The new-look federal seats of Hunter and Paterson will head to the polls for the first time this Saturday.
The electoral boundaries were redrawn in January, with the Cessnock local government area divided now over two electorates.
If you live from Neath towards Maitland, you now reside in the Paterson electorate.
Currently held by retiring Liberal Bob Baldwin, the seat is considered notionally Labor following the redistribution.
The rest of the Cessnock LGA remains in the seat of Hunter, along with the Singleton and Muswellbrook LGAs, and parts of Lake Macquarie.
Hunter was technically abolished under the redistribution, to make way for an extra seat in Western Australia.
The former seat of Charlton, which makes up about 60 per cent of the new Hunter electorate, was renamed Hunter out of respect for the Federation seat.
Joel Fitzgibbon will contest the seat of Hunter, and current Charlton MP Pat Conroy is running in Shortland, following the retirement of Jill Hall.
Hunter has been held by Labor since Federation, and by Mr Fitzgibbon since 1996.
And that trend looks likely to continue – according to poll analysts, Hunter has an estimated Labor margin of 5.7 per cent.
The Coalition announced a Nationals candidate for Hunter – Singleton councillor Ruth Rogers – the day before nominations closed.
Traditionally a swinging seat, Paterson looks more likely to be a close contest between Labor’s Meryl Swanson and the Liberals’ Karen Howard.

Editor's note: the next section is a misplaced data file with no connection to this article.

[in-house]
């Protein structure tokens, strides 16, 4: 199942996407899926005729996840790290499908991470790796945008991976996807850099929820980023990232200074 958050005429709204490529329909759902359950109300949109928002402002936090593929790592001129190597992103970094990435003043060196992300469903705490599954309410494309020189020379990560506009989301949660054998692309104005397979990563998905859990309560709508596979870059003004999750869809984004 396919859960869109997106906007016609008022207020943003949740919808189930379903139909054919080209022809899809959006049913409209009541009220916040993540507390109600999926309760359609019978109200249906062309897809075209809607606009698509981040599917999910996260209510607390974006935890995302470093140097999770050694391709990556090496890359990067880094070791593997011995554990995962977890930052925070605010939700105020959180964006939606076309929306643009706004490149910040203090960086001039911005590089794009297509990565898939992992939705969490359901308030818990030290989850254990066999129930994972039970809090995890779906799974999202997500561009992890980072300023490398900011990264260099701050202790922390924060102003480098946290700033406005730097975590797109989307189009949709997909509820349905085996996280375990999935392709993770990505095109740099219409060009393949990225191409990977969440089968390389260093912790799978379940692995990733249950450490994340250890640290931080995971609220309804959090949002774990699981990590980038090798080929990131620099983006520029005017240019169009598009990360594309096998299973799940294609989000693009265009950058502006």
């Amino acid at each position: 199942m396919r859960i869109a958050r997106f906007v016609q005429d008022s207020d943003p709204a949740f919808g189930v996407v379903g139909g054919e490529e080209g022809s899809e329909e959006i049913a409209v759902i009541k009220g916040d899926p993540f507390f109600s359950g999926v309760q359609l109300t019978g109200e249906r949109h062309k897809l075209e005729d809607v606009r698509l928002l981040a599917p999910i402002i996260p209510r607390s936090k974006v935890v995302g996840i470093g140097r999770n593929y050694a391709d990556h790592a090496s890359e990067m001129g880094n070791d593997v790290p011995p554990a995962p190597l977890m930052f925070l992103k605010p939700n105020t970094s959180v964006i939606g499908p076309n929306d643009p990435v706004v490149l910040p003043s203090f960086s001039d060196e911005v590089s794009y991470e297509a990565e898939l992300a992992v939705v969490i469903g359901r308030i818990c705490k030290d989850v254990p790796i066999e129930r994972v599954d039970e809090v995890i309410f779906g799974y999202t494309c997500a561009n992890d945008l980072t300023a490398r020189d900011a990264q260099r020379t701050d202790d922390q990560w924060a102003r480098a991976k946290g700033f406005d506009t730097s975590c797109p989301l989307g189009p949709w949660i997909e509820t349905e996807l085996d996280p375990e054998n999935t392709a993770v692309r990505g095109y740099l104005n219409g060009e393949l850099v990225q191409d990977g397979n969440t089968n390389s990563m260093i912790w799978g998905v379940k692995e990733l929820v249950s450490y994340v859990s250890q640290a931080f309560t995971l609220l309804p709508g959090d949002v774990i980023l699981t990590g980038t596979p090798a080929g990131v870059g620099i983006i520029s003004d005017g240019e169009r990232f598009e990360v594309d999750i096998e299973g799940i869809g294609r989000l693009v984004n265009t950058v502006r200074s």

Both parties have pledged millions towards fixing flood-stricken Testers Hollow.
The main road between Cessnock and Maitland has been cut off by floodwaters four times in nine years, and has been plagued by flooding for at least 90 years.
Labor announced its $10 million promise on June 18, with the Coalition pledging to kick in $15 million 10 days later.
Whatever the result in Paterson, residents in the north-east corner of the Cessnock LGA are set to experience life in a marginal seat – some for the first time.
If that is what it takes to get some attention for Testers Hollow, then it can only be a good thing.
Besides the announcements about Testers Hollow, it has been a relatively quiet federal election campaign in the region – but who knows what the next three days will bring.
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